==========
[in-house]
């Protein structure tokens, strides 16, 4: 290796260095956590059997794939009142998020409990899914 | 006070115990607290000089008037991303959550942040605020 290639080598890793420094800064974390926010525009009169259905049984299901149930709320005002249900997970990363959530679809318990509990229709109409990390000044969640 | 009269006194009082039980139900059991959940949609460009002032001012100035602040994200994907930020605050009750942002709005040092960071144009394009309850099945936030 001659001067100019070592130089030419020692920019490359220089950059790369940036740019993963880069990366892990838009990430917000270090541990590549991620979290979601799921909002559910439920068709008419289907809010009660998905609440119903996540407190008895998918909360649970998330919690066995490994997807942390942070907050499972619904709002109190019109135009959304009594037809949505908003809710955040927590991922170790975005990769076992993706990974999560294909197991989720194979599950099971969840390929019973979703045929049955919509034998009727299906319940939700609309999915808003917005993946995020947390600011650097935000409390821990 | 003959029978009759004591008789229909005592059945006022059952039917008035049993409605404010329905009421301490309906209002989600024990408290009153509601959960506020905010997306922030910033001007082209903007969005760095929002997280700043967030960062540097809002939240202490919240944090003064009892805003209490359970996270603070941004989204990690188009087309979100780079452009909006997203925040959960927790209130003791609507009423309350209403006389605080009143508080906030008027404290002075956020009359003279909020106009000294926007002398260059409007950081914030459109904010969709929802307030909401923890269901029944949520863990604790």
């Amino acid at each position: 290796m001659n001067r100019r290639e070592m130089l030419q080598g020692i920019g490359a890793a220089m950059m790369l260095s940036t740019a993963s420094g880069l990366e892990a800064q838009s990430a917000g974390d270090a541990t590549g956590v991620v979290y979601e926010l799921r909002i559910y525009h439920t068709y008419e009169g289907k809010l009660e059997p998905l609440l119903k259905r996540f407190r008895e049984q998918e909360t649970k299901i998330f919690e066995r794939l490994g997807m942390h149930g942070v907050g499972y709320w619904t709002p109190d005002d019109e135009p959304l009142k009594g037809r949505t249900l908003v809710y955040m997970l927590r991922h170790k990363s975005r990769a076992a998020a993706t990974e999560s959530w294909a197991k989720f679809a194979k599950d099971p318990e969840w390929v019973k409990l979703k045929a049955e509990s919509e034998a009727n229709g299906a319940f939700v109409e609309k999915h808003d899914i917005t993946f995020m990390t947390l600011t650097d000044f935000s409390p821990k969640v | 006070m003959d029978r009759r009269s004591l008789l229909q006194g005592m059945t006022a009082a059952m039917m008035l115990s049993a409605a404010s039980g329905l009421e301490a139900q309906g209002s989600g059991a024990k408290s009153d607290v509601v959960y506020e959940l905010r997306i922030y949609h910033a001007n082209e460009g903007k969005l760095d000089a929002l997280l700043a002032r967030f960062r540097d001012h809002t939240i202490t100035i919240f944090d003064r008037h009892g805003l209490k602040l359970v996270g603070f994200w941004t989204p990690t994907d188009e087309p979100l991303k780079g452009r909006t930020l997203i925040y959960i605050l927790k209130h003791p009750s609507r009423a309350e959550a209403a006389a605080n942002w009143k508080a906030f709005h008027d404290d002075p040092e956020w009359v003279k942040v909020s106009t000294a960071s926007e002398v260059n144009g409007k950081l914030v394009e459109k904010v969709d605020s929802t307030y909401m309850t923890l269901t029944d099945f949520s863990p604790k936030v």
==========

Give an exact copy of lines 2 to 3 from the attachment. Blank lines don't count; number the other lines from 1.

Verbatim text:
């Protein structure tokens, strides 16, 4: 290796260095956590059997794939009142998020409990899914 | 006070115990607290000089008037991303959550942040605020 290639080598890793420094800064974390926010525009009169259905049984299901149930709320005002249900997970990363959530679809318990509990229709109409990390000044969640 | 009269006194009082039980139900059991959940949609460009002032001012100035602040994200994907930020605050009750942002709005040092960071144009394009309850099945936030 001659001067100019070592130089030419020692920019490359220089950059790369940036740019993963880069990366892990838009990430917000270090541990590549991620979290979601799921909002559910439920068709008419289907809010009660998905609440119903996540407190008895998918909360649970998330919690066995490994997807942390942070907050499972619904709002109190019109135009959304009594037809949505908003809710955040927590991922170790975005990769076992993706990974999560294909197991989720194979599950099971969840390929019973979703045929049955919509034998009727299906319940939700609309999915808003917005993946995020947390600011650097935000409390821990 | 003959029978009759004591008789229909005592059945006022059952039917008035049993409605404010329905009421301490309906209002989600024990408290009153509601959960506020905010997306922030910033001007082209903007969005760095929002997280700043967030960062540097809002939240202490919240944090003064009892805003209490359970996270603070941004989204990690188009087309979100780079452009909006997203925040959960927790209130003791609507009423309350209403006389605080009143508080906030008027404290002075956020009359003279909020106009000294926007002398260059409007950081914030459109904010969709929802307030909401923890269901029944949520863990604790």
């Amino acid at each position: 290796m001659n001067r100019r290639e070592m130089l030419q080598g020692i920019g490359a890793a220089m950059m790369l260095s940036t740019a993963s420094g880069l990366e892990a800064q838009s990430a917000g974390d270090a541990t590549g956590v991620v979290y979601e926010l799921r909002i559910y525009h439920t068709y008419e009169g289907k809010l009660e059997p998905l609440l119903k259905r996540f407190r008895e049984q998918e909360t649970k299901i998330f919690e066995r794939l490994g997807m942390h149930g942070v907050g499972y709320w619904t709002p109190d005002d019109e135009p959304l009142k009594g037809r949505t249900l908003v809710y955040m997970l927590r991922h170790k990363s975005r990769a076992a998020a993706t990974e999560s959530w294909a197991k989720f679809a194979k599950d099971p318990e969840w390929v019973k409990l979703k045929a049955e509990s919509e034998a009727n229709g299906a319940f939700v109409e609309k999915h808003d899914i917005t993946f995020m990390t947390l600011t650097d000044f935000s409390p821990k969640v | 006070m003959d029978r009759r009269s004591l008789l229909q006194g005592m059945t006022a009082a059952m039917m008035l115990s049993a409605a404010s039980g329905l009421e301490a139900q309906g209002s989600g059991a024990k408290s009153d607290v509601v959960y506020e959940l905010r997306i922030y949609h910033a001007n082209e460009g903007k969005l760095d000089a929002l997280l700043a002032r967030f960062r540097d001012h809002t939240i202490t100035i919240f944090d003064r008037h009892g805003l209490k602040l359970v996270g603070f994200w941004t989204p990690t994907d188009e087309p979100l991303k780079g452009r909006t930020l997203i925040y959960i605050l927790k209130h003791p009750s609507r009423a309350e959550a209403a006389a605080n942002w009143k508080a906030f709005h008027d404290d002075p040092e956020w009359v003279k942040v909020s106009t000294a960071s926007e002398v260059n144009g409007k950081l914030v394009e459109k904010v969709d605020s929802t307030y909401m309850t923890l269901t029944d099945f949520s863990p604790k936030v």